Tesla makes cars in Texas but has to re-import them for sale in the Lone Star State
The Texas legislature adjourned May 31 without making changes to state auto dealer franchise laws, meaning the only way Tesla could sell electric cars made at its next plant in Austin will be to ship them out of state and re-import them.
The reader first reported that franchise laws currently prohibit automakers like Tesla from selling cars directly to consumers, but instead require that cars be purchased from third-party dealers, which means Tesla stores cannot sell or ship to Texans. As it stands, loopholes allow Tesla to operate “galleries” where prices are not discussed, but no Tesla facility in Texas can process the documents and cars must be delivered for collection. external deposits:
Any Texan can go online and order a Tesla from the company’s website. But no orders can be placed or processed at Tesla’s Texas facilities. A buyer noted that his paperwork was sent by FedEx to and from a Tesla store in Nevada for completion.
Once ordered, the vehicle is shipped to one of Tesla’s eight service centers in Texas. The buyer must first pay online (from outside the facility compound) and can then drive it, which means Tesla did not actually “deliver” the car to a buyer, but simply made it available to be “picked up” by a current owner.
Texas is not unique in these restrictions. It’s just remarkable because Tesla is actually building a factory there. From 2018, some sixteen states had laws that would prevent Tesla from opening its own dealers, while nine others had limits on the total number of stores the company could operate. California, where Tesla’s main U.S. facility in Fremont is located, does not have a similar law in place.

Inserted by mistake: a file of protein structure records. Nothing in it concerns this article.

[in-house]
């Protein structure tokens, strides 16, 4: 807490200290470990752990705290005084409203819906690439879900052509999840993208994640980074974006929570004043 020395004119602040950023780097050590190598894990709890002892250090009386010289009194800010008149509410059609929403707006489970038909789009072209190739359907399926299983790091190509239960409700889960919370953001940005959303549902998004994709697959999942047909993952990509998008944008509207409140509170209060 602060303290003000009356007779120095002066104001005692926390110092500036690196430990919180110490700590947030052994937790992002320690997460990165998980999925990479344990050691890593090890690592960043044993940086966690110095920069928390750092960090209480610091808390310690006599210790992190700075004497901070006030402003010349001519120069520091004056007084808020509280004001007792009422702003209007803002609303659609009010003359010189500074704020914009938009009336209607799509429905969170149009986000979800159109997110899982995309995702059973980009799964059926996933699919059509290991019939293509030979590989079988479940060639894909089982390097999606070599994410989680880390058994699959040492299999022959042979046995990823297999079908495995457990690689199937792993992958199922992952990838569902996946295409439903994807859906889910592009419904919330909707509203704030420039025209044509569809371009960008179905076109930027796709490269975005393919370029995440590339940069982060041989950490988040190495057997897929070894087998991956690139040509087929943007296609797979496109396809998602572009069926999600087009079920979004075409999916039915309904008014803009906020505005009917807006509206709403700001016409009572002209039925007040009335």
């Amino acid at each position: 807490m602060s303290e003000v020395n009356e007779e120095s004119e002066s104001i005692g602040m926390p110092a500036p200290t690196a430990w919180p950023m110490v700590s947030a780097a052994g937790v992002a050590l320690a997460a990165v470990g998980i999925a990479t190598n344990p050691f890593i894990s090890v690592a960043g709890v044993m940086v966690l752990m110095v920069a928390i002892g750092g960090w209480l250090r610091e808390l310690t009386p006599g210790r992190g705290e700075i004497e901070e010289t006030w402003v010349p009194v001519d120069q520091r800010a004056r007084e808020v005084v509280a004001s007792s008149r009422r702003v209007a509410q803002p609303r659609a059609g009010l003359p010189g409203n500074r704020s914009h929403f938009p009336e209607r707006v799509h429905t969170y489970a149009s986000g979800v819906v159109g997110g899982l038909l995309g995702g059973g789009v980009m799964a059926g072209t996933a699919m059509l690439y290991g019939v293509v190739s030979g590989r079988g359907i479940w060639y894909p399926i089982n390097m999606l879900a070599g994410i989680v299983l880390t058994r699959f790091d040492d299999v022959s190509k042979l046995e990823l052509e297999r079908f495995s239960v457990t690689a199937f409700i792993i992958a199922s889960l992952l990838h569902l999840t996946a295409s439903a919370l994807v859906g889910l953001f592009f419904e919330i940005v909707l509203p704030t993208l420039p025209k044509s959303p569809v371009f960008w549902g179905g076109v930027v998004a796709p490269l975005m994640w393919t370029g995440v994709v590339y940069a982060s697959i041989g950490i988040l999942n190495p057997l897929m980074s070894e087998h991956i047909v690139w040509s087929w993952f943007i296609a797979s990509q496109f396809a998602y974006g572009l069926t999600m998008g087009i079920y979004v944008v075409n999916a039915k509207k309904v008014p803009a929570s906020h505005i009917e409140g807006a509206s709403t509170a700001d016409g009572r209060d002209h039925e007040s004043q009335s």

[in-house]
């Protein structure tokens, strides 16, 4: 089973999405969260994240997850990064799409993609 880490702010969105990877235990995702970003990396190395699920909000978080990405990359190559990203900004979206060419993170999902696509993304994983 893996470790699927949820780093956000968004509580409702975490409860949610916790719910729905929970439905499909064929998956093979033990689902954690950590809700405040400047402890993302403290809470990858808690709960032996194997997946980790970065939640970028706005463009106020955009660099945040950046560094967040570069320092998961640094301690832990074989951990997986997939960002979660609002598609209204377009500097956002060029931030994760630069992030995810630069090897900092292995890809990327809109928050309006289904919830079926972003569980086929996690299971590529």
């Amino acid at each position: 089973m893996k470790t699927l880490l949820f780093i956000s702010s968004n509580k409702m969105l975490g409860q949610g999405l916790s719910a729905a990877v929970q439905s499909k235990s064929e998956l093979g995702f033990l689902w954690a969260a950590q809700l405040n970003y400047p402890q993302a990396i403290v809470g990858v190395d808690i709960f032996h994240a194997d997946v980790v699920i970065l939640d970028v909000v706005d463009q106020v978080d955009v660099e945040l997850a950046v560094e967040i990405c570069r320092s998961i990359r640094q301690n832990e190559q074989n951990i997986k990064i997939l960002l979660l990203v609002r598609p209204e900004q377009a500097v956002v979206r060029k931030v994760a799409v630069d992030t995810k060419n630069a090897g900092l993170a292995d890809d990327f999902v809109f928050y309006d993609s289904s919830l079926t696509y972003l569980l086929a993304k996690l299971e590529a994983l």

Tesla CEO Elon Musk said the Austin manufacturing plant employs 10,000 people by the end of 2022 and could start building cars as early as the end of 2021. The $ 1.1 billion project will manufacture Tesla models, including the Semi, compact Model 3, Model Y and Cybertruck.
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HB 3479, a legislative proposal that would have exempted companies that only manufacture battery-powered vehicles and did not have franchise distributors in Texas, never left the committee after being heard in May, according to the Drive. This bill was designed primarily for Tesla and would exclude most of the other major electric vehicle manufacturers, but the Reported yard it could benefit other companies including Rivian, Lucid and Canoo. Another more radical electric vehicle bill, HB 2221, stalled after being voted out Committee. That means Texas lawmakers essentially dropped the case before the end of the session. These and similar proposals have been fought by auto distributors and car dealers, who (rightly) fear that manufacturers may simply view them as unnecessary middlemen and lower their prices, leading to the bankruptcy of dealerships.
Musk tweeted at the end of last month that “Tesla would certainly appreciate changing the law, so that [the workaround] is not required! ”But it seems pretty unlikely that the situation will change anytime soon.
The Texas Legislature does not meet every year and is not expected to meet again until January 2023. According to New York Post, the only option remaining for Tesla to sell cars directly in the state anytime soon would be for Governor Greg Abbott to convene a special session on the subject. voter suppression bills, and his office did not respond to the Post’s requests for comment on Tuesday. Similar proposals have gone unheeded in 2013 and 2015.